With one in five Americans developing skin cancer, childhood education about sun safety is a vital step toward reducing risk and improving public health. Overexposure to the sun's ultraviolet (UV) rays seriously threatens human health. Besides the immediate effect of sunburn, over time excess UV radiation can cause skin cancer, eye damage, immune system suppression, and premature aging. About 23 percent of lifetime sun exposure occurs before the age of 18. Learning about sun safety and dangers of sunbeds is the key to reducing the risk of future health problems.
According to NSC Injury Facts, 3,858 people died in 2008 due to drowning, including swimming and water transport accidents. More than one in five drowning victims are children 14-years-old and younger, and for every child who dies from drowning, another four receive emergency department care for nonfatal submersion injuries. Most drowning and near-drowning incidents happen when a child falls into a pool or is left alone in the bathtub.
Heat illness includes a range of disorders that result when your body is exposed to more heat than it can handle. Anybody not accustomed to hot weather is at risk of suffering from heatstroke (the most serious and life-threatening heat-related illness) as well as heat exhaustion and heat cramps.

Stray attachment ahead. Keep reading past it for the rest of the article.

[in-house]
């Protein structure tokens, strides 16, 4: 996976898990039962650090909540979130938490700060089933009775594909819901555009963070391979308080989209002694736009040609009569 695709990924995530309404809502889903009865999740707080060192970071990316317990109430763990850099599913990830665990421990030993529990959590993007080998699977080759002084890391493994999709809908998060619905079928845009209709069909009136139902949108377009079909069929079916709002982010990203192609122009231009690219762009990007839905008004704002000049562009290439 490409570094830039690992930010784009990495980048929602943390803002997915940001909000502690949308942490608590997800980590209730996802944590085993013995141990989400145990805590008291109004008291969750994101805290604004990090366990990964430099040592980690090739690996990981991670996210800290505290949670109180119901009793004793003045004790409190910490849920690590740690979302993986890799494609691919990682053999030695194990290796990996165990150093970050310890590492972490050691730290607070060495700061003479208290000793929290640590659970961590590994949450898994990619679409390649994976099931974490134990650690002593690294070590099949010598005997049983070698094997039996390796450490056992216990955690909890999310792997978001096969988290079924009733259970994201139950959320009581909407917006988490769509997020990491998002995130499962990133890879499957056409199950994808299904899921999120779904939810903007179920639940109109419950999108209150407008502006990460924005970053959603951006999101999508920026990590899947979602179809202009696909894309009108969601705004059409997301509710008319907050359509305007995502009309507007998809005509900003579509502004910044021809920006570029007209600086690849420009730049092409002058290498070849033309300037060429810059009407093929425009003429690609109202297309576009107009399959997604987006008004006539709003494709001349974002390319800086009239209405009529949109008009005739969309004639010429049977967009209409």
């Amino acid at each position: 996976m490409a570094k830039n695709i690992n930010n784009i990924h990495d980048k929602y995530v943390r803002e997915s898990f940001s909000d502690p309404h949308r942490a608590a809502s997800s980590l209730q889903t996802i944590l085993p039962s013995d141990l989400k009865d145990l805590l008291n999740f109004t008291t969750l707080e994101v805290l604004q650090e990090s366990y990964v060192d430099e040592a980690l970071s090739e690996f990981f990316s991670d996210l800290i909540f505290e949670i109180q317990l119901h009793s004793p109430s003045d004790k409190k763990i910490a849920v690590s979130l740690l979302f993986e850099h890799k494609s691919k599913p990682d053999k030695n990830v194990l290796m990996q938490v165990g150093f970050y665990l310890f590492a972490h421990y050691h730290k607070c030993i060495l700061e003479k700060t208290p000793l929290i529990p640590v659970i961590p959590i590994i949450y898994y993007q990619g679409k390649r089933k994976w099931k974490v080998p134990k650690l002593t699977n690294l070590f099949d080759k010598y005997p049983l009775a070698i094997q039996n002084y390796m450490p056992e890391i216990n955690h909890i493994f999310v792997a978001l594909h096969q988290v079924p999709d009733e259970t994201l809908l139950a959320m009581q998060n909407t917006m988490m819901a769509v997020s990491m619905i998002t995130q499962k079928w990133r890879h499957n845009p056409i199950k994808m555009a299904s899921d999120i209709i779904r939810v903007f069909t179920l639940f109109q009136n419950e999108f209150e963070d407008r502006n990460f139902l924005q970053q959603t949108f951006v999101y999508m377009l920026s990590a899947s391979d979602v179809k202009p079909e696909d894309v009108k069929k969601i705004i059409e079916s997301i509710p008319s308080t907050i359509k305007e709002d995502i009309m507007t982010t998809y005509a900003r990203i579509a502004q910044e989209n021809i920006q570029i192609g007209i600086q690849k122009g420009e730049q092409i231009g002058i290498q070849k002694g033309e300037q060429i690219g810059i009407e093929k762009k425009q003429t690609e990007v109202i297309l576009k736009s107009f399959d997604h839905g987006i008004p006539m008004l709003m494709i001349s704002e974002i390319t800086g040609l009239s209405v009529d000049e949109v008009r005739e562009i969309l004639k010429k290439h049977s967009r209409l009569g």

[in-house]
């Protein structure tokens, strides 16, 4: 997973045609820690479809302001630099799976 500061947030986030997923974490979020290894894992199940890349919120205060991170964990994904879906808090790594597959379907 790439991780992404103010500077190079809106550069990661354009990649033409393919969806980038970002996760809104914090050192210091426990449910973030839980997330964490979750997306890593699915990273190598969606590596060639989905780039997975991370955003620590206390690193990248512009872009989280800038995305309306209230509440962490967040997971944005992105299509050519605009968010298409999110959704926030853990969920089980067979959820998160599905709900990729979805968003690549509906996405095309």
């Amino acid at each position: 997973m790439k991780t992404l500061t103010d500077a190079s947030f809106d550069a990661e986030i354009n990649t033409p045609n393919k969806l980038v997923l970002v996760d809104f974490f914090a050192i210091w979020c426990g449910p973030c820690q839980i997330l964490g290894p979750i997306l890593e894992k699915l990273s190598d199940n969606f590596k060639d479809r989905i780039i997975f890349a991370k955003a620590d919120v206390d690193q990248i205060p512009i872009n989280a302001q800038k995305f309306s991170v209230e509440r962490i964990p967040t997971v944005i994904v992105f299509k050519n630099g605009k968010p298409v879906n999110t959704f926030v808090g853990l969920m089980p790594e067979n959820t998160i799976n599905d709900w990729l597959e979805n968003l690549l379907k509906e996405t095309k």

In 2010, there were 10,228 deaths in crashes involving a
driver with a BAC of .08 or higher – 31 percent of all traffic fatalities for
the year. While it is illegal to drive with a .08 blood alcohol concentration
in all 50 states, driving ability can be impaired below the legal limit too. If
you are drinking, do not drive. If you plan to drink, designate a non-drinking
Summer brings picnics, barbecues, parades and fireworks displays, especially around the 4th of July. Summer also brings an increase in injuries from backyard grills, bonfires and fireworks. In 2010, fireworks caused an estimated 15,500 reported fires, including 1,100 structure fires. These fires resulted in an estimated 8,600 people treated in emergency rooms for fireworks-related injuries, 39 percent of whom were under 15 years of age.